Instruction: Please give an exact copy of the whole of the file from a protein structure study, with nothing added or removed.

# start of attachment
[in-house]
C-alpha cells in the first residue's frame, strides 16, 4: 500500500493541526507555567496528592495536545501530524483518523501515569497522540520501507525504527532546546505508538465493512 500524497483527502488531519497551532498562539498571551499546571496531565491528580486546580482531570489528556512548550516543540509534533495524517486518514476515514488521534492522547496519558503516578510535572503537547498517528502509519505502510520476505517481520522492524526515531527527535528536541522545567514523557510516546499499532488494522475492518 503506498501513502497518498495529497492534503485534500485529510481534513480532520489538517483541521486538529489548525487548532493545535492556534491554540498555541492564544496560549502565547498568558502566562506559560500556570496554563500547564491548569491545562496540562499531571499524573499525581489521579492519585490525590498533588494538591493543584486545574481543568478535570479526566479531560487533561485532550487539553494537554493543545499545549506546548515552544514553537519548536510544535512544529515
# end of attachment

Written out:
[in-house]
C-alpha cells in the first residue's frame, strides 16, 4: 500500500493541526507555567496528592495536545501530524483518523501515569497522540520501507525504527532546546505508538465493512 500524497483527502488531519497551532498562539498571551499546571496531565491528580486546580482531570489528556512548550516543540509534533495524517486518514476515514488521534492522547496519558503516578510535572503537547498517528502509519505502510520476505517481520522492524526515531527527535528536541522545567514523557510516546499499532488494522475492518 503506498501513502497518498495529497492534503485534500485529510481534513480532520489538517483541521486538529489548525487548532493545535492556534491554540498555541492564544496560549502565547498568558502566562506559560500556570496554563500547564491548569491545562496540562499531571499524573499525581489521579492519585490525590498533588494538591493543584486545574481543568478535570479526566479531560487533561485532550487539553494537554493543545499545549506546548515552544514553537519548536510544535512544529515